“I’m very happy that my 100th country was Latvia,” Clinton told students in Riga in June.
From the start, Clinton has explained her agenda as part of a new “21st-century diplomacy” that demands the United States be more attuned to the grass roots of the world and relies on development and civilian power as much as military might, an approach foreign policy gurus will debate for years to come.
Some say that Clinton diluted her energy and failed to achieve any signature triumphs, such as an end to the Syrian crisis. Others argue that through a thousand lesser-known efforts and initiatives, she has achieved nothing less than a transformative shift toward a more effective and modern American diplomacy.
What is certain is that Clinton’s choices tell a story about who she is, how she thinks and perhaps what she will decide to do in the future. And so the answer to the question of whether she will run for president in 2016 might begin on a trans-Atlantic flight this summer, the first leg of one of her longest trips as secretary.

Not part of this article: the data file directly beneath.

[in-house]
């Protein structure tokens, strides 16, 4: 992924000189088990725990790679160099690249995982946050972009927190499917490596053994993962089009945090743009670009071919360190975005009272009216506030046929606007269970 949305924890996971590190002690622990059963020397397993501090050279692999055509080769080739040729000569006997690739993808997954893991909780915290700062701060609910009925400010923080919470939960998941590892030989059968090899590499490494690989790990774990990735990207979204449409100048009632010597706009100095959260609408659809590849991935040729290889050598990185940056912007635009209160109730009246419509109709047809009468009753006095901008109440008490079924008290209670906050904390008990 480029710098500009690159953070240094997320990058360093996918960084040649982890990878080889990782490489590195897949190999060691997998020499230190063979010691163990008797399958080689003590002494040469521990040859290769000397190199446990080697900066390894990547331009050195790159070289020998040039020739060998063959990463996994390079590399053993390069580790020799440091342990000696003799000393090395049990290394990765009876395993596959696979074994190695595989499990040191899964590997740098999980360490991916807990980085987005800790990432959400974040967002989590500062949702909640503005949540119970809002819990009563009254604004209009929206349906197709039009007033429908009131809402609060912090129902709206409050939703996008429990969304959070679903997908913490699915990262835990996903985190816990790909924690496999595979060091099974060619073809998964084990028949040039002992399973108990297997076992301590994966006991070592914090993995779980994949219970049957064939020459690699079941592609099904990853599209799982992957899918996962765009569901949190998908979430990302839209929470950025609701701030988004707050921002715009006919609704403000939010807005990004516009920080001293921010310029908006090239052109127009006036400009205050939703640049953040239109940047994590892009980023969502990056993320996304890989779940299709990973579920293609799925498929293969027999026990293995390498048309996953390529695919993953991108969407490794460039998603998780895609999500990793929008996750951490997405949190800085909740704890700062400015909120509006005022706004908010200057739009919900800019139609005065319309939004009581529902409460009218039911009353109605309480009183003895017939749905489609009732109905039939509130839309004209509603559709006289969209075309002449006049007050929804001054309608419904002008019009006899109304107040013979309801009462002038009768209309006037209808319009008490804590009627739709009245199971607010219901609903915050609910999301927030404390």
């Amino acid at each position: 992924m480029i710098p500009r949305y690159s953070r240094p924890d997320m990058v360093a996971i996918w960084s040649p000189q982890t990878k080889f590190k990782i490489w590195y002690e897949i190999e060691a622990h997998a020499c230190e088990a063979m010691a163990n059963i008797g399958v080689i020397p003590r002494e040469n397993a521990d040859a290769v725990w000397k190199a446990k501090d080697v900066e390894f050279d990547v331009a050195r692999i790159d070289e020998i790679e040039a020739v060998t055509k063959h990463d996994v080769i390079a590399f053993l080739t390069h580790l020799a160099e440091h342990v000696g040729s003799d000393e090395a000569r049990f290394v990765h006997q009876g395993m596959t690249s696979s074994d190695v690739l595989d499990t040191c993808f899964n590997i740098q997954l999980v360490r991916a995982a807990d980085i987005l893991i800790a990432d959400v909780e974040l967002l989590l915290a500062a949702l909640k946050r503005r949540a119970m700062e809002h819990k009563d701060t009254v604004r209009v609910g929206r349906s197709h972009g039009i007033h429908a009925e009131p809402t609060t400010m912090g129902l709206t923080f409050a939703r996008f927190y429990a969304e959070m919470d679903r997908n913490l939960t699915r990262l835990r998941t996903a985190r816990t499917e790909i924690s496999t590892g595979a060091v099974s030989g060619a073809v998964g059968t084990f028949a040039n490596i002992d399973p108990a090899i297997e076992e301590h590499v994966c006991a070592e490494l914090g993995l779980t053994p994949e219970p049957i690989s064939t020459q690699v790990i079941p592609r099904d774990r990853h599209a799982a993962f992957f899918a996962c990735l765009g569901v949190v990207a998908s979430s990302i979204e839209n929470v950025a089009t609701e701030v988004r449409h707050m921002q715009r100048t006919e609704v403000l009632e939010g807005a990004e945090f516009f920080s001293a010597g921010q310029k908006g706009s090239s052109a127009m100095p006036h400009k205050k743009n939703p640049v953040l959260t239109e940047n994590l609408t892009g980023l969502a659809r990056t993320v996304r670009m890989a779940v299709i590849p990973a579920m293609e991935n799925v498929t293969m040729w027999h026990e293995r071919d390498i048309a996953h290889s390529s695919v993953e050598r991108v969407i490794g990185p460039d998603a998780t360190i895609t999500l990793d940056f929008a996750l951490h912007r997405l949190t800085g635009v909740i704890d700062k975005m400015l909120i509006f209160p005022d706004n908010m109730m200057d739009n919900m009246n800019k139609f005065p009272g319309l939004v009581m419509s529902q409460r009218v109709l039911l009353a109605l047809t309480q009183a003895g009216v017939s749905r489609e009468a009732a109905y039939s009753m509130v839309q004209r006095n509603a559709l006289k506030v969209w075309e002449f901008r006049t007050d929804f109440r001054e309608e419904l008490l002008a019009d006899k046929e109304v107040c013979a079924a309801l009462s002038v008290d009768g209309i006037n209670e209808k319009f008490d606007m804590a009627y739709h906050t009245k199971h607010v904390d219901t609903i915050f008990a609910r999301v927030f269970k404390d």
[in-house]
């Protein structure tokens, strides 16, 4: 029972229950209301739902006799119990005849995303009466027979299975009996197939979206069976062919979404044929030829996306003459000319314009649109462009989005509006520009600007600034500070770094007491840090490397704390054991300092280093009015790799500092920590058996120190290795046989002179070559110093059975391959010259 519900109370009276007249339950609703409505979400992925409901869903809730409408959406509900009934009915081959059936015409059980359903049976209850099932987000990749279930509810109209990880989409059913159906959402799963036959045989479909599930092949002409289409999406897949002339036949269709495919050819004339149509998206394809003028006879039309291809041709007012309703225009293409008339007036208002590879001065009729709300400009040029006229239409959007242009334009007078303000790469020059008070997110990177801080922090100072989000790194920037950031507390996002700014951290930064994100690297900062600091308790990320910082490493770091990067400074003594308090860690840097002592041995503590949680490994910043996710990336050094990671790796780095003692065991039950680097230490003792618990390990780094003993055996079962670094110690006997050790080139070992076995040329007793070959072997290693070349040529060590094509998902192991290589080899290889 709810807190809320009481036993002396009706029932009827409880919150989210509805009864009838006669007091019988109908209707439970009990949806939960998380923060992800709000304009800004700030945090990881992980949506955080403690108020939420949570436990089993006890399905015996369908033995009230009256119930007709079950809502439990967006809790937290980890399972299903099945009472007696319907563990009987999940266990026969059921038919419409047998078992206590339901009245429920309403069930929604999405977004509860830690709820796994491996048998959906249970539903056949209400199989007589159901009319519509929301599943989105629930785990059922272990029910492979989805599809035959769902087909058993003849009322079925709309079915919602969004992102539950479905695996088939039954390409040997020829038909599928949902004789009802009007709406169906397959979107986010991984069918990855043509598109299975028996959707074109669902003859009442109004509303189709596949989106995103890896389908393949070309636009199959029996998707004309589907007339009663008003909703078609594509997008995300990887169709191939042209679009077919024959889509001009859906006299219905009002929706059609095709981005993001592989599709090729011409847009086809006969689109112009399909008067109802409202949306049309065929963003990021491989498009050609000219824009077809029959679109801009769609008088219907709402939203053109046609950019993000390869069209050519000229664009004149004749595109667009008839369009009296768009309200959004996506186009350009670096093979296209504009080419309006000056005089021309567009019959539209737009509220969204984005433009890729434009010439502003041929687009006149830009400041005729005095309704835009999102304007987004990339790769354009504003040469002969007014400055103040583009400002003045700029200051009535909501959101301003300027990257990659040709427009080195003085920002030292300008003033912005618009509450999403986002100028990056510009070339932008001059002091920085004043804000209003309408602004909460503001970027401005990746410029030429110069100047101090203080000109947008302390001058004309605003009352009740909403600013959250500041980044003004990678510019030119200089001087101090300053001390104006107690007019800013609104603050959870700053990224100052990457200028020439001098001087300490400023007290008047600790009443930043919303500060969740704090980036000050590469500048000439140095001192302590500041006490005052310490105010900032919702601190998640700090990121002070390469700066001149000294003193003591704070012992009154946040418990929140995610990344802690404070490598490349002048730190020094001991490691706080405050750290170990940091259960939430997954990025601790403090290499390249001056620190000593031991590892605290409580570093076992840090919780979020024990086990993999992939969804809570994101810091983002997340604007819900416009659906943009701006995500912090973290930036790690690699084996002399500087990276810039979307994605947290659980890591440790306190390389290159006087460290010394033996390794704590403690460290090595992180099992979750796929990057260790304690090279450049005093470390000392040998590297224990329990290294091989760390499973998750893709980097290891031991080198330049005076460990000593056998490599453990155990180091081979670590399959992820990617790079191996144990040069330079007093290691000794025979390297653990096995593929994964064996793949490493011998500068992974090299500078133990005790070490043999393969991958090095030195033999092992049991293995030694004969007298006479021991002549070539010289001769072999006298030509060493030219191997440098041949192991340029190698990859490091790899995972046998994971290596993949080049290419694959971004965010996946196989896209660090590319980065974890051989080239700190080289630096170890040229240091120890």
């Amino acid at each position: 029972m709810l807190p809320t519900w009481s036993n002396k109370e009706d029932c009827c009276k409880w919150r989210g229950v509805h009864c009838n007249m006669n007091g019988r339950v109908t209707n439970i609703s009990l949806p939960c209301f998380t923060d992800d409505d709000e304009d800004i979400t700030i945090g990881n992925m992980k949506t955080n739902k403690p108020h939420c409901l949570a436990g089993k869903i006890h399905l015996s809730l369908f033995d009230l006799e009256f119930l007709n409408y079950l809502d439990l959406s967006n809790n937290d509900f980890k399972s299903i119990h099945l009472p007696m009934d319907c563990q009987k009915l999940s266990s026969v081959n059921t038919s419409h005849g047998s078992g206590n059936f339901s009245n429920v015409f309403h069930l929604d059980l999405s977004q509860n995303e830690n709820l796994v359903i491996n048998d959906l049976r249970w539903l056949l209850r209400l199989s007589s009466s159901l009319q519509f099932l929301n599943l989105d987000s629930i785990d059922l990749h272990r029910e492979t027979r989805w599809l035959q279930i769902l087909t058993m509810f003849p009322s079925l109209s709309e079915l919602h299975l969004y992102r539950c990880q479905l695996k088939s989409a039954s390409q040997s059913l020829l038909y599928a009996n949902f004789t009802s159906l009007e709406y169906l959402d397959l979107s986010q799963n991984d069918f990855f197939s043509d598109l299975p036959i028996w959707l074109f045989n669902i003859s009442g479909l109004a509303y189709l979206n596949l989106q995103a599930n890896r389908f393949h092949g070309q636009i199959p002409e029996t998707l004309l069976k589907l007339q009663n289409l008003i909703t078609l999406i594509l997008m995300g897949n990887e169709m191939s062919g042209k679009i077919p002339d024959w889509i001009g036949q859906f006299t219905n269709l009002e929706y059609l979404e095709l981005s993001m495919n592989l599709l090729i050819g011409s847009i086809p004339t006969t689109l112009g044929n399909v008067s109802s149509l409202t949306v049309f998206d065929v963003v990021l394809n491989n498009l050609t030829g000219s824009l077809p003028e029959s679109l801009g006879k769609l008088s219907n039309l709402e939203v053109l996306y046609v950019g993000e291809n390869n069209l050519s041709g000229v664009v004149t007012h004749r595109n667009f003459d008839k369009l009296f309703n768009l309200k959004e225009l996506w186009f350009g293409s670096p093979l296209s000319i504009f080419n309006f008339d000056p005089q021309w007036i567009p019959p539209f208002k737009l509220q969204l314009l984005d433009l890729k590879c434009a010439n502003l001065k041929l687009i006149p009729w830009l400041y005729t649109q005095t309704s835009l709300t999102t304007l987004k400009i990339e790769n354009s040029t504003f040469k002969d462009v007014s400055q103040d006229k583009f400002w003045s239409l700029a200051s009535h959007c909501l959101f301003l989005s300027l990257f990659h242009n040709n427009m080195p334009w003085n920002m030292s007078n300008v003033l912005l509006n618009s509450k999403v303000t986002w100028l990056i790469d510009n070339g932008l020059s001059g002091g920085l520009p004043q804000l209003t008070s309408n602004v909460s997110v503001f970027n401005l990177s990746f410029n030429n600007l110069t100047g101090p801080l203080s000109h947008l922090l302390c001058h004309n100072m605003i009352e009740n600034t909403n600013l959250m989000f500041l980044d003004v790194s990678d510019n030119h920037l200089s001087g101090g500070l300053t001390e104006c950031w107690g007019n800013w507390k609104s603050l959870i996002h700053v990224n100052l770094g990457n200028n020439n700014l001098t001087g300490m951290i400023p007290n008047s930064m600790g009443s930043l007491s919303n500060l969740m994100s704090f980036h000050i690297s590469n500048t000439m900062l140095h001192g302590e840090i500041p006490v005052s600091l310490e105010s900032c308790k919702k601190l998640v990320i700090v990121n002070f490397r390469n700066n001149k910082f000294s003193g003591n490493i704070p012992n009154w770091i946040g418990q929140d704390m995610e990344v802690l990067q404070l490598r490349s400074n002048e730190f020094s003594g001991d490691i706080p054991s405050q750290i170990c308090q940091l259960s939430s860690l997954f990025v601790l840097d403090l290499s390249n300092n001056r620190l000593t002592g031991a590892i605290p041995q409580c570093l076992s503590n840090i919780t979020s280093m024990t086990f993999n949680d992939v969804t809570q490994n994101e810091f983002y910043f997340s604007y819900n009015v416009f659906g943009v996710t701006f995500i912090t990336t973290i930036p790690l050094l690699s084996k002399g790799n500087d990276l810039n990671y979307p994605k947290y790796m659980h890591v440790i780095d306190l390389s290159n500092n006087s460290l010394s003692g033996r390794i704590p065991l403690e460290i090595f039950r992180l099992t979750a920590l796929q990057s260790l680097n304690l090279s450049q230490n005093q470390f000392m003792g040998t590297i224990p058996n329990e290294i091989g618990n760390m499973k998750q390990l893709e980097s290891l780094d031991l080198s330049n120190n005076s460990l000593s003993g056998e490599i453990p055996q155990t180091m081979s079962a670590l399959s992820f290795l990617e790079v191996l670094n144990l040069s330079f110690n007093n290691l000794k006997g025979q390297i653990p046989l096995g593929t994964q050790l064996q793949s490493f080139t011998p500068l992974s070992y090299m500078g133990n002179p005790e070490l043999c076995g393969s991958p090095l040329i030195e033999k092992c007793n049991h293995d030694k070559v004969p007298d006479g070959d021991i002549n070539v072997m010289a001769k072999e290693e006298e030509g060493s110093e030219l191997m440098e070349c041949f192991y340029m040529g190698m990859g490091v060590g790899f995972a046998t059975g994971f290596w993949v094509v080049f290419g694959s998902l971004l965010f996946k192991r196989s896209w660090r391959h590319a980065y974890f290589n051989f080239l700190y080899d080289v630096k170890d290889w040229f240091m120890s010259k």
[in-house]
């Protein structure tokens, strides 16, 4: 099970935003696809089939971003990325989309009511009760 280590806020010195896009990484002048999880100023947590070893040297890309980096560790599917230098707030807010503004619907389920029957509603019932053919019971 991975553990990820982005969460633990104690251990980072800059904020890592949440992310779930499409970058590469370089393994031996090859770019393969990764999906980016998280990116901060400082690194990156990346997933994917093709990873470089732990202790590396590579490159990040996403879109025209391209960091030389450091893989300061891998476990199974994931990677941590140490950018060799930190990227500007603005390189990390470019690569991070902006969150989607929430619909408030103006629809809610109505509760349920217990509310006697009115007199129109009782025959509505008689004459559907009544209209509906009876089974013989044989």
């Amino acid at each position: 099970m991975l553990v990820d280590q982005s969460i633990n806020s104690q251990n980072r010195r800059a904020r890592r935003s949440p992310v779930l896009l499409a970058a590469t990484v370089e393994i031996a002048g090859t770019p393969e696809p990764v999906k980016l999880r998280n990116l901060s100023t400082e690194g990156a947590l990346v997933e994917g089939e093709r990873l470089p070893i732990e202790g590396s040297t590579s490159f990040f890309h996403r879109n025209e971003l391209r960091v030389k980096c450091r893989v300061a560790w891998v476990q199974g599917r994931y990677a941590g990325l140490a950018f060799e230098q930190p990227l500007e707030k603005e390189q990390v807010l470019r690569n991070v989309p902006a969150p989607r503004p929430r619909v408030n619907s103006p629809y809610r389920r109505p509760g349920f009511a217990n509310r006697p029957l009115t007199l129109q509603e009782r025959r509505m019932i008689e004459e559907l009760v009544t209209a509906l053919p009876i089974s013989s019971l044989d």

As is her habit, Clinton walked to the back of the cabin to chat with the traveling press. It was early, and she seemed relaxed in a track suit and dark sunglasses.
The 12-day odyssey would include meetings in Paris, Kabul, Tokyo, Hanoi, Cairo and Jerusalem. But the stop Clinton was really looking forward to was Ulan Bator, Mongolia, where she once downed a glass of yak milk in the spirit of diplomacy.
A reporter mentioned that she was scheduled to visit with the Mongolian president in his ceremonial yurt, the traditional Mongol dwelling. Clinton smiled.
“It’s not a yurt,” she corrected, noting that Mongolians prefer not to use the Turkic term. “It’s a ger.”
Off the beaten path
By the time Clinton’s plane landed at Genghis Khan International Airport, she had already grabbed international headlines.
In Paris, she had blasted Russia and China for “blockading” a solution to the Syrian crisis. In Kabul, she had declared Afghanistan a “non-NATO ally.” In Tokyo, she announced U.S. aid to the Afghan government. There had been red carpets, photos with presidents and dinners under chandeliers.
Now it was a gray Monday in Mongolia, a country on China’s doorstep booming with coal, copper and gold mines, and because Clinton had decided it was important to be there, her motorcade was zipping along a potholed highway past grazing cows and construction cranes.